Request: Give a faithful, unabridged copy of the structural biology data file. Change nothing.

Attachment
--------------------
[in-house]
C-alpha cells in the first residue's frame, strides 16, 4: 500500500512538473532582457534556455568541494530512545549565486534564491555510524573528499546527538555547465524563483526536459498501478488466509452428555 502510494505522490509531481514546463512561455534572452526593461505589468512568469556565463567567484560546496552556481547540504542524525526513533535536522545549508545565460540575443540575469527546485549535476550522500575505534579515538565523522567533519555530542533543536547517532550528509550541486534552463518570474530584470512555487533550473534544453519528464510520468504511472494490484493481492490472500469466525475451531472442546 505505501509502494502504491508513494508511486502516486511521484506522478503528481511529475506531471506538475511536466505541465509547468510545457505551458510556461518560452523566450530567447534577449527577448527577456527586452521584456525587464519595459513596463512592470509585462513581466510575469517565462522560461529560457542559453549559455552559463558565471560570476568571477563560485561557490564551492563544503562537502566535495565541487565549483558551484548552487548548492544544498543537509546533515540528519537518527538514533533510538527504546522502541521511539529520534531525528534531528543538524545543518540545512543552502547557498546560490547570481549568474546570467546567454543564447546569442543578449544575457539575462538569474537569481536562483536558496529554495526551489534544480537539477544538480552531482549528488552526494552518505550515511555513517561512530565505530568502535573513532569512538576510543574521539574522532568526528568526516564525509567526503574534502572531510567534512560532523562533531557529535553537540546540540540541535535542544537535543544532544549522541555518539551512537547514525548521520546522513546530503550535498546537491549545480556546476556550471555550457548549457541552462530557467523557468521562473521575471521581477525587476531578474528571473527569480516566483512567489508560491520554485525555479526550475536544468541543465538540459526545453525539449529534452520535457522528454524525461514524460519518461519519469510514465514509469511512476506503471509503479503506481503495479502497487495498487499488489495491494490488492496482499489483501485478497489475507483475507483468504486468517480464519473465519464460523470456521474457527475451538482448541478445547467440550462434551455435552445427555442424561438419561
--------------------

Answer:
[in-house]
C-alpha cells in the first residue's frame, strides 16, 4: 500500500512538473532582457534556455568541494530512545549565486534564491555510524573528499546527538555547465524563483526536459498501478488466509452428555 502510494505522490509531481514546463512561455534572452526593461505589468512568469556565463567567484560546496552556481547540504542524525526513533535536522545549508545565460540575443540575469527546485549535476550522500575505534579515538565523522567533519555530542533543536547517532550528509550541486534552463518570474530584470512555487533550473534544453519528464510520468504511472494490484493481492490472500469466525475451531472442546 505505501509502494502504491508513494508511486502516486511521484506522478503528481511529475506531471506538475511536466505541465509547468510545457505551458510556461518560452523566450530567447534577449527577448527577456527586452521584456525587464519595459513596463512592470509585462513581466510575469517565462522560461529560457542559453549559455552559463558565471560570476568571477563560485561557490564551492563544503562537502566535495565541487565549483558551484548552487548548492544544498543537509546533515540528519537518527538514533533510538527504546522502541521511539529520534531525528534531528543538524545543518540545512543552502547557498546560490547570481549568474546570467546567454543564447546569442543578449544575457539575462538569474537569481536562483536558496529554495526551489534544480537539477544538480552531482549528488552526494552518505550515511555513517561512530565505530568502535573513532569512538576510543574521539574522532568526528568526516564525509567526503574534502572531510567534512560532523562533531557529535553537540546540540540541535535542544537535543544532544549522541555518539551512537547514525548521520546522513546530503550535498546537491549545480556546476556550471555550457548549457541552462530557467523557468521562473521575471521581477525587476531578474528571473527569480516566483512567489508560491520554485525555479526550475536544468541543465538540459526545453525539449529534452520535457522528454524525461514524460519518461519519469510514465514509469511512476506503471509503479503506481503495479502497487495498487499488489495491494490488492496482499489483501485478497489475507483475507483468504486468517480464519473465519464460523470456521474457527475451538482448541478445547467440550462434551455435552445427555442424561438419561